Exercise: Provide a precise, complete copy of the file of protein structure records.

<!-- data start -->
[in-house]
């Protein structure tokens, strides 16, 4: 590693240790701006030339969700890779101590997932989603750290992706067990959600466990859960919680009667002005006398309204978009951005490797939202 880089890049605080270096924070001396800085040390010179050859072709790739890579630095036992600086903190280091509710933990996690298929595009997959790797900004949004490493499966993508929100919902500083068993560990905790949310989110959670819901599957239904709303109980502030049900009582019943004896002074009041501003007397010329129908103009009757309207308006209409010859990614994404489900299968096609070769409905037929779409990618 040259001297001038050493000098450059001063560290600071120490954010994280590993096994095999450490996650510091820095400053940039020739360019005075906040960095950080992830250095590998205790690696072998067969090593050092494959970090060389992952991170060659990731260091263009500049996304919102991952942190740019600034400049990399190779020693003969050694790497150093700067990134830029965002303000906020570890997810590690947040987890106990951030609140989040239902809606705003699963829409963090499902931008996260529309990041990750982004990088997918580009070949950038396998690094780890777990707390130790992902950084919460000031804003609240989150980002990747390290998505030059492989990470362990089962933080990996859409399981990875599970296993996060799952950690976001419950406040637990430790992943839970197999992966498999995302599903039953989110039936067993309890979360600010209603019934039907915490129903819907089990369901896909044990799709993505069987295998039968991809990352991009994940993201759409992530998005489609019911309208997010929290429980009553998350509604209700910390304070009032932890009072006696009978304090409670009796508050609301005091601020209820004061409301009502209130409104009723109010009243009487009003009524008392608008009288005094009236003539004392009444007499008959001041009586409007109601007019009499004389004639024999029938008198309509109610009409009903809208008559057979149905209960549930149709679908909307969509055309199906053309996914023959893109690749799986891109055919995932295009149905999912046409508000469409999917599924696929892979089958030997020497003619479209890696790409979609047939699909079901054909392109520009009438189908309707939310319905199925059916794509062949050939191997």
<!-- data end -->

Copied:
[in-house]
């Protein structure tokens, strides 16, 4: 590693240790701006030339969700890779101590997932989603750290992706067990959600466990859960919680009667002005006398309204978009951005490797939202 880089890049605080270096924070001396800085040390010179050859072709790739890579630095036992600086903190280091509710933990996690298929595009997959790797900004949004490493499966993508929100919902500083068993560990905790949310989110959670819901599957239904709303109980502030049900009582019943004896002074009041501003007397010329129908103009009757309207308006209409010859990614994404489900299968096609070769409905037929779409990618 040259001297001038050493000098450059001063560290600071120490954010994280590993096994095999450490996650510091820095400053940039020739360019005075906040960095950080992830250095590998205790690696072998067969090593050092494959970090060389992952991170060659990731260091263009500049996304919102991952942190740019600034400049990399190779020693003969050694790497150093700067990134830029965002303000906020570890997810590690947040987890106990951030609140989040239902809606705003699963829409963090499902931008996260529309990041990750982004990088997918580009070949950038396998690094780890777990707390130790992902950084919460000031804003609240989150980002990747390290998505030059492989990470362990089962933080990996859409399981990875599970296993996060799952950690976001419950406040637990430790992943839970197999992966498999995302599903039953989110039936067993309890979360600010209603019934039907915490129903819907089990369901896909044990799709993505069987295998039968991809990352991009994940993201759409992530998005489609019911309208997010929290429980009553998350509604209700910390304070009032932890009072006696009978304090409670009796508050609301005091601020209820004061409301009502209130409104009723109010009243009487009003009524008392608008009288005094009236003539004392009444007499008959001041009586409007109601007019009499004389004639024999029938008198309509109610009409009903809208008559057979149905209960549930149709679908909307969509055309199906053309996914023959893109690749799986891109055919995932295009149905999912046409508000469409999917599924696929892979089958030997020497003619479209890696790409979609047939699909079901054909392109520009009438189908309707939310319905199925059916794509062949050939191997």